Ford Factory

The automobile industry had a significant impact on urban and architectural design in the early to mid-20th century. Without any doubt, most stories of the automobile industry begin with Henry Ford and the production of his model T cars. The Ford Factory located at 777 Santa Fe Avenue in Los Angeles, CA was built to be one of many manufacturing plants for Ford. Built in an area now known as the Arts District, the building was one of six factories designed by Parkinson and Bergstrom and is now listed on the National Register of Historic Places.

The entire structure consists of two parts. The five-story Tower building along 7th street was the first building constructed on the property and dates back to 1913. The two-story assembly building was added in 1924 to meet the needs of a modern factory. Ford Factory building is a tangible reminder of America’s transition into an industrious economy driven by automobile production.

This adaptive re-use project team was inspired to restore the original historic architectural design of the building while employing sustainable strategies to reach LEED Gold Certification. Restored and re-envisioned as creative office spaces, this core and shell renovation covered 257,000 sf. Character defining features included the expansive floor plates, mushroom cap columns, brick façade with factory-style windows and skylights, and a rooftop water tower. The Spectra team was brought to restore the façade, restoring and replicating original steel windows, restoring the original brick and numerous concrete elements.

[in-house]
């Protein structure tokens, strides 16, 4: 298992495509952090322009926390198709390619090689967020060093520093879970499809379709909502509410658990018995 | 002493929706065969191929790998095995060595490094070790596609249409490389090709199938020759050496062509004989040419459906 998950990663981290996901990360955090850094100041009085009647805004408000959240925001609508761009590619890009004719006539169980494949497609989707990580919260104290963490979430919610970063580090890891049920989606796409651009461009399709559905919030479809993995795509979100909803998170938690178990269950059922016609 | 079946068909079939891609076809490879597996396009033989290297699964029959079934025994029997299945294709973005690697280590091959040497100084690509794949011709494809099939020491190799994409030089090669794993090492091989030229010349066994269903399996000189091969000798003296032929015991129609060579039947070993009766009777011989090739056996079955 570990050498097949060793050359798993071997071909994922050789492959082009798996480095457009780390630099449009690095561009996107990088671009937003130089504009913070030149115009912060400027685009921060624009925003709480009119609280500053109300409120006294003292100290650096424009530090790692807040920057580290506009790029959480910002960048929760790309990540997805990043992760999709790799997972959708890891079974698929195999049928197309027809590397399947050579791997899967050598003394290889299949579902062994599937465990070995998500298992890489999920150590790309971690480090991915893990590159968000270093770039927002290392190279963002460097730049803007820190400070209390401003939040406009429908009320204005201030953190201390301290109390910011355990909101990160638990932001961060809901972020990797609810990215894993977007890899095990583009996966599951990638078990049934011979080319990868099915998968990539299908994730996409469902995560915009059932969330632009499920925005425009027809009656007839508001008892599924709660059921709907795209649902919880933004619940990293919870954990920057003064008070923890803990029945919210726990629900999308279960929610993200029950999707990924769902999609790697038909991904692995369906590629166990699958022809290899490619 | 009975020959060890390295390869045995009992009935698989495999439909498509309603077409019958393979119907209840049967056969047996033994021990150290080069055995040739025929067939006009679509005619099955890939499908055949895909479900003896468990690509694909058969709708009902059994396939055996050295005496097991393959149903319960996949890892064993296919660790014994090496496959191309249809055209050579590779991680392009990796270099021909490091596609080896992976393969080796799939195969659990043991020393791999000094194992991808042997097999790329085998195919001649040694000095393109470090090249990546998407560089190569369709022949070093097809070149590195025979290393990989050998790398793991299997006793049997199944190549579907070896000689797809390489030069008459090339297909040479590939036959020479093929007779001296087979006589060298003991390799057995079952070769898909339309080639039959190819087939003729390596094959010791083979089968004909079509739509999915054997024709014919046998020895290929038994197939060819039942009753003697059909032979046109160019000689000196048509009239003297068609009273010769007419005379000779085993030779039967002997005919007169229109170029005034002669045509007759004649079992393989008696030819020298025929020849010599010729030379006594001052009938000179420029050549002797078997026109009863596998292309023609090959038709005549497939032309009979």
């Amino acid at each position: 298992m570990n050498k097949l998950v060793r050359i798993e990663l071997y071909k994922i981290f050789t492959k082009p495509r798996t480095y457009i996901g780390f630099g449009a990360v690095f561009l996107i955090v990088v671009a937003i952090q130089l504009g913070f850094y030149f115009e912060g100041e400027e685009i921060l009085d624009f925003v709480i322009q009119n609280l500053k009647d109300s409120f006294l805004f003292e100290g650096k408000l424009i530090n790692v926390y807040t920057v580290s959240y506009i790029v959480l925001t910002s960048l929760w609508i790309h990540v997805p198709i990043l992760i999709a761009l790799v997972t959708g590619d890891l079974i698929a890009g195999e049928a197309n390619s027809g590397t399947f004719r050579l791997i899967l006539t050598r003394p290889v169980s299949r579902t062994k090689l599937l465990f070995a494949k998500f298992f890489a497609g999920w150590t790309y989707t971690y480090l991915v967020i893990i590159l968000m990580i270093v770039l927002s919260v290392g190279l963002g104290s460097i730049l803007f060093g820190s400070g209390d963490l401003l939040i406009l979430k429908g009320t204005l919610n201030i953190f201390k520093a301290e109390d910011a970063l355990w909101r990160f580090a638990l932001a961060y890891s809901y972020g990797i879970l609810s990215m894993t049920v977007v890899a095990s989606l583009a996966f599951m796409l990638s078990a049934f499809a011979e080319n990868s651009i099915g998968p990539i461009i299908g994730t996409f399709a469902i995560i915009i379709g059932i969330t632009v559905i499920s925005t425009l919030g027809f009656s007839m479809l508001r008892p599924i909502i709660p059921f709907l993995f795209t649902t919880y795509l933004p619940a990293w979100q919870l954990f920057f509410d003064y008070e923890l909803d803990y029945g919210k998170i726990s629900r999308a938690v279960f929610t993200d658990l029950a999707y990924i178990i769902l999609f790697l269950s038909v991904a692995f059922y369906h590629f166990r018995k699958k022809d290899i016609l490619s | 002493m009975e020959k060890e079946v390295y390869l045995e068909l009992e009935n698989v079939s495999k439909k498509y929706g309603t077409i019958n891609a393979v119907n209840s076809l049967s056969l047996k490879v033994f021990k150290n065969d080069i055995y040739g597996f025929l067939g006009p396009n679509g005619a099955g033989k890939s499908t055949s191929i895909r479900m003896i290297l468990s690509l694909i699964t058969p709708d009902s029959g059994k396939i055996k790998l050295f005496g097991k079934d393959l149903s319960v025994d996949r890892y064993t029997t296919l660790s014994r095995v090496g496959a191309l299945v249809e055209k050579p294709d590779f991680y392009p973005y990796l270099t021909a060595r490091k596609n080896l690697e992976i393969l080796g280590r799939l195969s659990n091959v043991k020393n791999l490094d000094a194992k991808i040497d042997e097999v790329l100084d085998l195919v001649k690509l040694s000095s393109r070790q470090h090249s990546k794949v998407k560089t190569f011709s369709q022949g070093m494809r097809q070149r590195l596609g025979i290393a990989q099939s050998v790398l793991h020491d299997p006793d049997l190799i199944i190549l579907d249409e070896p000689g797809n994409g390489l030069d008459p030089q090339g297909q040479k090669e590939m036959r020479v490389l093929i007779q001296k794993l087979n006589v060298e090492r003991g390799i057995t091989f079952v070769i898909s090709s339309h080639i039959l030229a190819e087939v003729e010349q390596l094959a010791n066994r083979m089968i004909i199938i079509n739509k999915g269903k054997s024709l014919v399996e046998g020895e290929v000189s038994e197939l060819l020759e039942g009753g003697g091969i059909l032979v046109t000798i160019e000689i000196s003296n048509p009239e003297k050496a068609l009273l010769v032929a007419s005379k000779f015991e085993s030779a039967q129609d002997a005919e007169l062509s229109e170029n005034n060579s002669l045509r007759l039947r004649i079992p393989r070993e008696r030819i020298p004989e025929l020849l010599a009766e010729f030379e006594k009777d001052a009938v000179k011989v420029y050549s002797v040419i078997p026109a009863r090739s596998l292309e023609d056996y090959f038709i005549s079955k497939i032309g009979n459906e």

Scope of Work

Adaptive Reuse • Brick • Facade Rehabilitation • Materials Restoration • Metal Windows


2018 Sustainable Innovation Award • Los Angeles Conservancy 2020

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